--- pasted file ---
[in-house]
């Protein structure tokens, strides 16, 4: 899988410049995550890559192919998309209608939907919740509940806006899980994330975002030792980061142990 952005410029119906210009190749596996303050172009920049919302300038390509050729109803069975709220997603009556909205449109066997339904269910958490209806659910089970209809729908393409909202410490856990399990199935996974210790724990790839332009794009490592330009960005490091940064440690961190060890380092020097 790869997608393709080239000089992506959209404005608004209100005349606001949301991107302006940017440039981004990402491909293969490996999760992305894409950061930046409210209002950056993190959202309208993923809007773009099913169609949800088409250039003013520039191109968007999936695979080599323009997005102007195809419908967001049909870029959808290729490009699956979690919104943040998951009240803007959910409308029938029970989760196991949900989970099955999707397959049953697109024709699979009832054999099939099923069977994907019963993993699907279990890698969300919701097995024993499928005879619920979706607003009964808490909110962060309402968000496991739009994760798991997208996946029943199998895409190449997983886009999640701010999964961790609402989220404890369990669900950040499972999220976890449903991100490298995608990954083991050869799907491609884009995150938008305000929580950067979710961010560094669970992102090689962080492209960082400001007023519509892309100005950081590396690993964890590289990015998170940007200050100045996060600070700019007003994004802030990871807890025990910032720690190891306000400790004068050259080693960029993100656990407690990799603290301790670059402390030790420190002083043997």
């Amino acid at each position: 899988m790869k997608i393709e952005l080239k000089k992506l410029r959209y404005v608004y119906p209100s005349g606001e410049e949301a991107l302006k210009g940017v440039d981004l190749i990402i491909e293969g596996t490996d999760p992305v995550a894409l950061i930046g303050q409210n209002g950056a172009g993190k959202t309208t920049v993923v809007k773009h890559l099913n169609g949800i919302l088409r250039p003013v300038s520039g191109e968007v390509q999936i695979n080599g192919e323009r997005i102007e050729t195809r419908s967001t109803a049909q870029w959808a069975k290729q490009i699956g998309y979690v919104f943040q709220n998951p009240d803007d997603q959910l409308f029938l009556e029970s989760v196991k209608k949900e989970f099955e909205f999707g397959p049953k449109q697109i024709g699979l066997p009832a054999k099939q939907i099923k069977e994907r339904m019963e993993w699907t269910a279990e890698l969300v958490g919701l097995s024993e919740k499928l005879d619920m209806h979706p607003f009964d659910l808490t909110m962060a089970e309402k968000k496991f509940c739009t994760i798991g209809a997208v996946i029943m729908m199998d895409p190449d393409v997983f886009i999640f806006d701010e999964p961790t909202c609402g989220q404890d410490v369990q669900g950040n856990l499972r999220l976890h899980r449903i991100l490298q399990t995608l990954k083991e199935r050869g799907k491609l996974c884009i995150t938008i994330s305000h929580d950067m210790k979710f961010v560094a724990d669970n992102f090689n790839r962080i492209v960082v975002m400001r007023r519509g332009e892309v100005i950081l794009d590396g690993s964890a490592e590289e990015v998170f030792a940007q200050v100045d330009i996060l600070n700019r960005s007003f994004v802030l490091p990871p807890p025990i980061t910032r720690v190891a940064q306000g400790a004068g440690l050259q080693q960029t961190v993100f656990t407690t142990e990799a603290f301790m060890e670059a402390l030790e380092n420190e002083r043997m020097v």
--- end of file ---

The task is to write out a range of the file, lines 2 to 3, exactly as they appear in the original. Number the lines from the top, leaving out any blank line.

């Protein structure tokens, strides 16, 4: 899988410049995550890559192919998309209608939907919740509940806006899980994330975002030792980061142990 952005410029119906210009190749596996303050172009920049919302300038390509050729109803069975709220997603009556909205449109066997339904269910958490209806659910089970209809729908393409909202410490856990399990199935996974210790724990790839332009794009490592330009960005490091940064440690961190060890380092020097 790869997608393709080239000089992506959209404005608004209100005349606001949301991107302006940017440039981004990402491909293969490996999760992305894409950061930046409210209002950056993190959202309208993923809007773009099913169609949800088409250039003013520039191109968007999936695979080599323009997005102007195809419908967001049909870029959808290729490009699956979690919104943040998951009240803007959910409308029938029970989760196991949900989970099955999707397959049953697109024709699979009832054999099939099923069977994907019963993993699907279990890698969300919701097995024993499928005879619920979706607003009964808490909110962060309402968000496991739009994760798991997208996946029943199998895409190449997983886009999640701010999964961790609402989220404890369990669900950040499972999220976890449903991100490298995608990954083991050869799907491609884009995150938008305000929580950067979710961010560094669970992102090689962080492209960082400001007023519509892309100005950081590396690993964890590289990015998170940007200050100045996060600070700019007003994004802030990871807890025990910032720690190891306000400790004068050259080693960029993100656990407690990799603290301790670059402390030790420190002083043997």
């Amino acid at each position: 899988m790869k997608i393709e952005l080239k000089k992506l410029r959209y404005v608004y119906p209100s005349g606001e410049e949301a991107l302006k210009g940017v440039d981004l190749i990402i491909e293969g596996t490996d999760p992305v995550a894409l950061i930046g303050q409210n209002g950056a172009g993190k959202t309208t920049v993923v809007k773009h890559l099913n169609g949800i919302l088409r250039p003013v300038s520039g191109e968007v390509q999936i695979n080599g192919e323009r997005i102007e050729t195809r419908s967001t109803a049909q870029w959808a069975k290729q490009i699956g998309y979690v919104f943040q709220n998951p009240d803007d997603q959910l409308f029938l009556e029970s989760v196991k209608k949900e989970f099955e909205f999707g397959p049953k449109q697109i024709g699979l066997p009832a054999k099939q939907i099923k069977e994907r339904m019963e993993w699907t269910a279990e890698l969300v958490g919701l097995s024993e919740k499928l005879d619920m209806h979706p607003f009964d659910l808490t909110m962060a089970e309402k968000k496991f509940c739009t994760i798991g209809a997208v996946i029943m729908m199998d895409p190449d393409v997983f886009i999640f806006d701010e999964p961790t909202c609402g989220q404890d410490v369990q669900g950040n856990l499972r999220l976890h899980r449903i991100l490298q399990t995608l990954k083991e199935r050869g799907k491609l996974c884009i995150t938008i994330s305000h929580d950067m210790k979710f961010v560094a724990d669970n992102f090689n790839r962080i492209v960082v975002m400001r007023r519509g332009e892309v100005i950081l794009d590396g690993s964890a490592e590289e990015v998170f030792a940007q200050v100045d330009i996060l600070n700019r960005s007003f994004v802030l490091p990871p807890p025990i980061t910032r720690v190891a940064q306000g400790a004068g440690l050259q080693q960029t961190v993100f656990t407690t142990e990799a603290f301790m060890e670059a402390l030790e380092n420190e002083r043997m020097v």